I love games.

I grew up playing video games — some of my earliest memories are of staying up all night long to play through classics like The Legend of Zelda: A Link to the Past (SNES) or learning world geography predominantly via long voyages in Uncharted Waters: New Horizons (SNES). I dropped out of the console game world early in the fifth-generation–the last system I purchased was a PlayStation, which I still keep on hand for playing some classics like Final Fantasy VII and Final Fantasy Tactics (which is now available for PSP and iOS, apparently).

Later on, I made the move to PC gaming. My own first computer was fairly obsolete shortly after we bought it (an unscrupulous salesman at Circuit City took advantage of the fact that neither I nor my parents knew much about picking out hardware at the time). However, I was still able to play dozens of great titles from the age of 3.5″ floppies and early CD-ROMs. Some were commercial successes — Others were ahead of their time and deserve to be rebuilt for modern hardware: Birthright: The Gorgon’s Alliance foreshadowed many of Paradox Interactive’s signature gameplay features; the original cyberpunk game, Shadowrun, is coming back; and the aforementioned Uncharted Waters remains my all-time favorite in the sea voyage & pirates genre.

Games bring us together.

I’m more of a gamer than a partier–I’d much rather sit down and spend a Saturday night playing one of my favorite classic video games, or the hottest new title from a favorite developer. In fact, when my closest friends and I do get together to ‘party’–something that unfortunately only happens a couple of times a year these days– we gather around a board game. We were never RPGers; we’ve always preferred strategy games like Risk 2210 and Axis and Allies. In more recent years, we’ve adopted Dominion as our game of choice–and most recently, we added Settlers of Cataan to the mix.

Board games are great for helping old friends reunite and catch up, while offering something to do, a focus point that helps ease over any awkwardness that comes after months of being apart. In one sense, I feel that I know my friends best in their gamer roles. And now that we’re starting our own families and having children, it won’t be long before we’ll get to teach these games to the next generation of gamer nerds. That’s one of the guiding motivations for me to start this blog: I want to create something to preserve the memory of games that will be decades old by the time my own (hypothetical) kids play them. With the relentless march of GPU technology, I’m sure today’s blockbuster hits will seem stodgy and blocky to the next generation, just like the 8- and 16-bit classics I grew up with now seem even to me. But who can deny that Civilization was one of the greatest games ever created? Sure, there are more recent incarnations–but the latest, Civilization V, is disappointing (more to come about this later). The original version still bears playing: blocky graphics aside, Civ is able to transport players to another world–a reality sustained in the interface between their computer and their own imagination–to lead a civilization through the millennia to ultimate victory, by the sword or the stars.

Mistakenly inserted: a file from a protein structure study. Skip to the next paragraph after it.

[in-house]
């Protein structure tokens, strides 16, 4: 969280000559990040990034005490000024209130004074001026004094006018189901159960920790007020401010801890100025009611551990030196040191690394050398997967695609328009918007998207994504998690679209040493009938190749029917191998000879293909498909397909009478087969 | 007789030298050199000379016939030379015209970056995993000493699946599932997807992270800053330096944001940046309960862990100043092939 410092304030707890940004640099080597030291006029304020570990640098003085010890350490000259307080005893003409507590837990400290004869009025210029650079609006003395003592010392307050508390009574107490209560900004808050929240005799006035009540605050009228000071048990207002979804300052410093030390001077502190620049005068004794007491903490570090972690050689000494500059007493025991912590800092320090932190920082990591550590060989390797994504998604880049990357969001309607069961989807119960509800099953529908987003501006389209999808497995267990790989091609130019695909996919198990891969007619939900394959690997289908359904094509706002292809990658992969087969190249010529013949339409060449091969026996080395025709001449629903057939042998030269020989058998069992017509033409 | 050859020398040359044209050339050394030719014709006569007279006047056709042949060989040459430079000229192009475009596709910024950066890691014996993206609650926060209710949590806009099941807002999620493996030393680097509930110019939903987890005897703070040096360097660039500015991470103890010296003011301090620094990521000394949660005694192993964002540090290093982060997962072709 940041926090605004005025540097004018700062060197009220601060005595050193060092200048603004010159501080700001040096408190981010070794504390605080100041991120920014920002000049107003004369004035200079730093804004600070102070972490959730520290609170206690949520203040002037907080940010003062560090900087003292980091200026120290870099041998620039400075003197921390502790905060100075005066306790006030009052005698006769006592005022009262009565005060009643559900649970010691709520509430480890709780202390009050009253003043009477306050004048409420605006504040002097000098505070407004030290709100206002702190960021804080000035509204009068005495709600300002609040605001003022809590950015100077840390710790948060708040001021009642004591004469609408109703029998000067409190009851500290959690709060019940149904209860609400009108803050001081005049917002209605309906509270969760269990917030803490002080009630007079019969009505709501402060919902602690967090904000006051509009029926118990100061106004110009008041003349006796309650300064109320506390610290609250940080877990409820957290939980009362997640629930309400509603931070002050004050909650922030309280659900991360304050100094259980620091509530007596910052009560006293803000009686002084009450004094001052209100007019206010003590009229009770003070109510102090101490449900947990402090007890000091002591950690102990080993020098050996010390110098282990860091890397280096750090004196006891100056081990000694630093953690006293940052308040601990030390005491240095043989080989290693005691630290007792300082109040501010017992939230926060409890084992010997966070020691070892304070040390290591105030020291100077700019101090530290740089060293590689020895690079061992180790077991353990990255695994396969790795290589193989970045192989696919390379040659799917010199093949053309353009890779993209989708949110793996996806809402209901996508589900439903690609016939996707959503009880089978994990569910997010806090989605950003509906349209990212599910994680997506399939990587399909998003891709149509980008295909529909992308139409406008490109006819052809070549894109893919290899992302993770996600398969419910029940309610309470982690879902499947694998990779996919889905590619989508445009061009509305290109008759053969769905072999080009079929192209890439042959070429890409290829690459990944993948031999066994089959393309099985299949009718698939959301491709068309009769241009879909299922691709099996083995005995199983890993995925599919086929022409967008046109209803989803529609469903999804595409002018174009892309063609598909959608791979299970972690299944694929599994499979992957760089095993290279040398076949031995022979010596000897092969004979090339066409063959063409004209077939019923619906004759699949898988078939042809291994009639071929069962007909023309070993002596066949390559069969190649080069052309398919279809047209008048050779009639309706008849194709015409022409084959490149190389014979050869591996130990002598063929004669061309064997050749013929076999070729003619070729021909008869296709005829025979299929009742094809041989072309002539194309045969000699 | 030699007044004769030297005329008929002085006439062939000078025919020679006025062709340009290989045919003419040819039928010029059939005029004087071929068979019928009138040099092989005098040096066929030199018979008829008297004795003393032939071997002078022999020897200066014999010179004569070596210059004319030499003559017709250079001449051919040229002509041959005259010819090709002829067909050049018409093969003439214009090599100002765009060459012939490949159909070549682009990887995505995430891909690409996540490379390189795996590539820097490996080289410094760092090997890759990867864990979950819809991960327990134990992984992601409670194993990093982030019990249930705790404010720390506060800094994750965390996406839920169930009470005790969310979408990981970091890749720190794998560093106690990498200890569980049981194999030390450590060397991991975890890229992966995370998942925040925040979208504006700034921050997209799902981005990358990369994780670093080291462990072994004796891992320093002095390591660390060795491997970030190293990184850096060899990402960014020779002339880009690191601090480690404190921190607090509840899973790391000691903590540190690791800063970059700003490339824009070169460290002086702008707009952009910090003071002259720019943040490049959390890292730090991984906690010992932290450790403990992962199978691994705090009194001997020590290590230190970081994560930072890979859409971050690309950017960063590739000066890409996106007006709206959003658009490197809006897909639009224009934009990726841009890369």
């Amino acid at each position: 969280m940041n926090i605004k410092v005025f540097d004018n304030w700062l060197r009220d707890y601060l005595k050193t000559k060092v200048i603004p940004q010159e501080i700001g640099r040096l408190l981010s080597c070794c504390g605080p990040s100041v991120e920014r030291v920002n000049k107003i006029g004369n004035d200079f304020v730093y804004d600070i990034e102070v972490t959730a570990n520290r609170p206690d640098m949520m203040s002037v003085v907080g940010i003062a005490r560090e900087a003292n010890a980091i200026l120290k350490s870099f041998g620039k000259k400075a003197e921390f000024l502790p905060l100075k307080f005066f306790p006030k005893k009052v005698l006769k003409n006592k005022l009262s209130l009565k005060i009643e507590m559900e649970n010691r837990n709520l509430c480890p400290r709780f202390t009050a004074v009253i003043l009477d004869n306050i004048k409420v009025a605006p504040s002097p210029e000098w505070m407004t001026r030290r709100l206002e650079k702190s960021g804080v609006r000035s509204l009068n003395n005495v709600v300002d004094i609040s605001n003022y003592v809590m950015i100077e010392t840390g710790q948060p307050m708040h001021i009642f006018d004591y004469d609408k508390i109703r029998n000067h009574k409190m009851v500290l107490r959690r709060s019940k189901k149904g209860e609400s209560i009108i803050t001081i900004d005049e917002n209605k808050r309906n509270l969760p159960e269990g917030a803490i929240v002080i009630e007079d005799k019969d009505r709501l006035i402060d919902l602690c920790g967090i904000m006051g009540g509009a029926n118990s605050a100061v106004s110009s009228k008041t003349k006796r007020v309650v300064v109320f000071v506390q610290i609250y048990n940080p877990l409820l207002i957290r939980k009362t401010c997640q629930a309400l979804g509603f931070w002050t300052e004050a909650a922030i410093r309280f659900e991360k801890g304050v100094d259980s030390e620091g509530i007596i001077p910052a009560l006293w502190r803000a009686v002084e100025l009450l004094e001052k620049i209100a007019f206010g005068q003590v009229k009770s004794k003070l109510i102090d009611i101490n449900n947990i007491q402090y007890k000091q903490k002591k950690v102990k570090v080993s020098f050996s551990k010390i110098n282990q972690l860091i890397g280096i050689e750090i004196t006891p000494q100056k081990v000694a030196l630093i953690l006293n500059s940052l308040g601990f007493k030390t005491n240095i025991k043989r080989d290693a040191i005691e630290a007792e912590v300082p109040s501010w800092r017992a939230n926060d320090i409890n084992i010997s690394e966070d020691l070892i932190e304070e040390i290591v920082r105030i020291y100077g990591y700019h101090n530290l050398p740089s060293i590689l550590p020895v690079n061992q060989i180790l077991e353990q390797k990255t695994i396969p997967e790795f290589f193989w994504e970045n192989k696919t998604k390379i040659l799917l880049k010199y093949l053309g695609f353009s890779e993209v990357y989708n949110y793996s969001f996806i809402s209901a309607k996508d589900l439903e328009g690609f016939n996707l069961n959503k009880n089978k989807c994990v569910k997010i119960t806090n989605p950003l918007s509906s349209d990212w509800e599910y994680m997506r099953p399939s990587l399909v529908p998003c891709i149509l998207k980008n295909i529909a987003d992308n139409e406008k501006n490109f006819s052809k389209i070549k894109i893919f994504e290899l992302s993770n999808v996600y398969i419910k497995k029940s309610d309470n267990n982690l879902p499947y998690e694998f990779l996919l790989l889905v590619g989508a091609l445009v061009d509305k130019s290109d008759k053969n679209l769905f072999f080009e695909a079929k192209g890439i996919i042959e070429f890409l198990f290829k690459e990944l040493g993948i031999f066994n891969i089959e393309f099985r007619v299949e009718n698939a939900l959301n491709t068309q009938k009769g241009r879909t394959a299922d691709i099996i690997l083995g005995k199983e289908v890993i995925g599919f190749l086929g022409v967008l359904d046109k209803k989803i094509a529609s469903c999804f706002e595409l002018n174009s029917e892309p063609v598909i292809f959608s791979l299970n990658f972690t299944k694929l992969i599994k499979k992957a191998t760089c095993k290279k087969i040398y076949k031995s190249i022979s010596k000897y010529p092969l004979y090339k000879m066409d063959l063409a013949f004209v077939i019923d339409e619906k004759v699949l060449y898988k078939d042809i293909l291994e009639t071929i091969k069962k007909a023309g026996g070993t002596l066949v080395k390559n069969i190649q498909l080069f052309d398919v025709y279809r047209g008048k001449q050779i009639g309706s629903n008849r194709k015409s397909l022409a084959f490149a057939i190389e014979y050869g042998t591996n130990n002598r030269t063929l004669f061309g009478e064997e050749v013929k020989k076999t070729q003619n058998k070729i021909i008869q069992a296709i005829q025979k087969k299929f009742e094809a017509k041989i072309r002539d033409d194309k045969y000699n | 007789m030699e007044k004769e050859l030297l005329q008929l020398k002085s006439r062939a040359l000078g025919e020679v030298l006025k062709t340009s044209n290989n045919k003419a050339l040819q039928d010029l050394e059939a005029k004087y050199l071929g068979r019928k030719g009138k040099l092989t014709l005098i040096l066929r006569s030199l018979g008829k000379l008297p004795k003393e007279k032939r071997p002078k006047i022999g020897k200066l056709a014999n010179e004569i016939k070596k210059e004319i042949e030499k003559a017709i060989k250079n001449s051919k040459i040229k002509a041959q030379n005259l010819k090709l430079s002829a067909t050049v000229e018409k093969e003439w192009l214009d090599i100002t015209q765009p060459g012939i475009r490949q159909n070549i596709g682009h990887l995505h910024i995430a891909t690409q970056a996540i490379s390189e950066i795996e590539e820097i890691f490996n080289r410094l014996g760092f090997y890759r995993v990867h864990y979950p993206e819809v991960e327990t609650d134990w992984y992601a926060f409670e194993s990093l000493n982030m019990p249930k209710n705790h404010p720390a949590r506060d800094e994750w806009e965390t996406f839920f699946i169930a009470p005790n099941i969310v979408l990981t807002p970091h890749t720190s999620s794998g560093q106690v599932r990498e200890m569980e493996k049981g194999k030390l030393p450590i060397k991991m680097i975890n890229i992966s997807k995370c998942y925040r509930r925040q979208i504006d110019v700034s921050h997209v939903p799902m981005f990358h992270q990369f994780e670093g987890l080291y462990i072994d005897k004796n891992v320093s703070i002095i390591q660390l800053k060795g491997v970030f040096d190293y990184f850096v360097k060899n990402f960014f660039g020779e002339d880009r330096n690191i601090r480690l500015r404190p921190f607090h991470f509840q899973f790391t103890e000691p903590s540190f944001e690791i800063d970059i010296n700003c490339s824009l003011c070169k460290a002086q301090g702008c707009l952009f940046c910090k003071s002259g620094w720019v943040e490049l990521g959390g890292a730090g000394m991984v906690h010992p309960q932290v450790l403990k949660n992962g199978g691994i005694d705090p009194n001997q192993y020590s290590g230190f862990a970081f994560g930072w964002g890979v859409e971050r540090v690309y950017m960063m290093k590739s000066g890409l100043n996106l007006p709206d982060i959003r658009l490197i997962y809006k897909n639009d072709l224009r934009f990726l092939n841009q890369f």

Games are valuable.

Some may say that games are a waste of time; that we should spend our free hours learning new skills or spending time with loved ones. I answer that those are precisely the things that games allow us to do, in engaging, novel ways that enhance our learning and social interactions.

Games can also provide an escape from reality. Anyone who has spent a substantial amount of time playing a game will be intimately familiar with this aspect. At worst, games can be addictive. They can draw us away from our loved ones and away from other activities that actually make us feel better than, say, a 10-hour gaming binge. Part of the issue is that games can be more appealing than reality in important ways. Well-designed games can present an interactive world that rewards our actions even more effectively than the real world; they can offer narratives that are more engaging than our post-modern condition allows; and games follow rules of leadership and governance that are clearer than those provided by our own political leaders, who lately prefer partisan bickering and backstabbing rather than democratic compromise.

In a nutshell, the beauty of games is that they are simple. Even the most complex, immersive MMORPGs are still ridiculously simple compared to the messy wider world of humanity that we occupy in our offline hours. When we’re engaged in a computer game or sitting around a game table with friends, we get to stretch our imaginations and enjoy interactions because the limits of the game allow us to do so in a safer way, without being overwhelmed by limitless possibilities. In other words, constraints can be liberating–at least occasionally, contextually, when we need a break and desire entertainment. And why should games be any different than other forms of artistic escape? Games can provide the best of literature and sport; they can offer aesthetic beauty as well as unique social opportunities. Games, like good books or film or poetry or art, allow us to learn more about ourselves and each other. And they’re getting better; the golden age of gaming is still to come. So as a gamer, and an anthropologist, I think it’s time we paid more attention.

Like my blog? Why don’t you treat me to one of your favorite games? Or something from my wish list:

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